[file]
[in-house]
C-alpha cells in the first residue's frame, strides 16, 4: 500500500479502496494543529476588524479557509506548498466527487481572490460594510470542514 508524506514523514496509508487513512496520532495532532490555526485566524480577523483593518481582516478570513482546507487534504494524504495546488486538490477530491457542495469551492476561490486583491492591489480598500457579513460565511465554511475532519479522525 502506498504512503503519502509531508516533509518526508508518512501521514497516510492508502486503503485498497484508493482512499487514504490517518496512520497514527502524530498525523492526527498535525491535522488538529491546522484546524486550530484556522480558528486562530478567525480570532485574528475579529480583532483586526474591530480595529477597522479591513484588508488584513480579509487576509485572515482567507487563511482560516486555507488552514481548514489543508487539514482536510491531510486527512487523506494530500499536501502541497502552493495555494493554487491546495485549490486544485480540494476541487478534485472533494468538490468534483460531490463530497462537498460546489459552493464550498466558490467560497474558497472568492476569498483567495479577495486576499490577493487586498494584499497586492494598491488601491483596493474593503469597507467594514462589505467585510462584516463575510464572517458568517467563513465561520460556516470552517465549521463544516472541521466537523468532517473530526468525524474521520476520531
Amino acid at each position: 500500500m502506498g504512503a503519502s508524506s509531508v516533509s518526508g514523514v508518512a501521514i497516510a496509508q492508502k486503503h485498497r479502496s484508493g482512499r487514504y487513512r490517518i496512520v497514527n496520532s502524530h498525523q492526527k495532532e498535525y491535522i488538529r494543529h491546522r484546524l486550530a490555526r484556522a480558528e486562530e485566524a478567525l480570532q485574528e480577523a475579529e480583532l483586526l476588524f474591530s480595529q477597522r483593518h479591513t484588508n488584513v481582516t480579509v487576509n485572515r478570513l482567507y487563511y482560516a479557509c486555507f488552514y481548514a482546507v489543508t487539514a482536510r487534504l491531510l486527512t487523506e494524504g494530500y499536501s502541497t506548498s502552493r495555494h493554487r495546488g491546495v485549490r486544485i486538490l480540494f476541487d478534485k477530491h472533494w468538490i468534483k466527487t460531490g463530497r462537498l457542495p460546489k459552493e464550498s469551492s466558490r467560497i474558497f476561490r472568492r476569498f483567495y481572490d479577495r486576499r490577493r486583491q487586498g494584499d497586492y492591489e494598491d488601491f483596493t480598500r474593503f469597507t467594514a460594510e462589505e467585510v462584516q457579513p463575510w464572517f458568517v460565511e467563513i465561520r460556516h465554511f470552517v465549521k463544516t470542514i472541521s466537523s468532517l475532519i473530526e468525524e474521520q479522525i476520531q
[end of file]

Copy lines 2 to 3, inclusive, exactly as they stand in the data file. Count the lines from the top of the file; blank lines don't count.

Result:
C-alpha cells in the first residue's frame, strides 16, 4: 500500500479502496494543529476588524479557509506548498466527487481572490460594510470542514 508524506514523514496509508487513512496520532495532532490555526485566524480577523483593518481582516478570513482546507487534504494524504495546488486538490477530491457542495469551492476561490486583491492591489480598500457579513460565511465554511475532519479522525 502506498504512503503519502509531508516533509518526508508518512501521514497516510492508502486503503485498497484508493482512499487514504490517518496512520497514527502524530498525523492526527498535525491535522488538529491546522484546524486550530484556522480558528486562530478567525480570532485574528475579529480583532483586526474591530480595529477597522479591513484588508488584513480579509487576509485572515482567507487563511482560516486555507488552514481548514489543508487539514482536510491531510486527512487523506494530500499536501502541497502552493495555494493554487491546495485549490486544485480540494476541487478534485472533494468538490468534483460531490463530497462537498460546489459552493464550498466558490467560497474558497472568492476569498483567495479577495486576499490577493487586498494584499497586492494598491488601491483596493474593503469597507467594514462589505467585510462584516463575510464572517458568517467563513465561520460556516470552517465549521463544516472541521466537523468532517473530526468525524474521520476520531
Amino acid at each position: 500500500m502506498g504512503a503519502s508524506s509531508v516533509s518526508g514523514v508518512a501521514i497516510a496509508q492508502k486503503h485498497r479502496s484508493g482512499r487514504y487513512r490517518i496512520v497514527n496520532s502524530h498525523q492526527k495532532e498535525y491535522i488538529r494543529h491546522r484546524l486550530a490555526r484556522a480558528e486562530e485566524a478567525l480570532q485574528e480577523a475579529e480583532l483586526l476588524f474591530s480595529q477597522r483593518h479591513t484588508n488584513v481582516t480579509v487576509n485572515r478570513l482567507y487563511y482560516a479557509c486555507f488552514y481548514a482546507v489543508t487539514a482536510r487534504l491531510l486527512t487523506e494524504g494530500y499536501s502541497t506548498s502552493r495555494h493554487r495546488g491546495v485549490r486544485i486538490l480540494f476541487d478534485k477530491h472533494w468538490i468534483k466527487t460531490g463530497r462537498l457542495p460546489k459552493e464550498s469551492s466558490r467560497i474558497f476561490r472568492r476569498f483567495y481572490d479577495r486576499r490577493r486583491q487586498g494584499d497586492y492591489e494598491d488601491f483596493t480598500r474593503f469597507t467594514a460594510e462589505e467585510v462584516q457579513p463575510w464572517f458568517v460565511e467563513i465561520r460556516h465554511f470552517v465549521k463544516t470542514i472541521s466537523s468532517l475532519i473530526e468525524e474521520q479522525i476520531q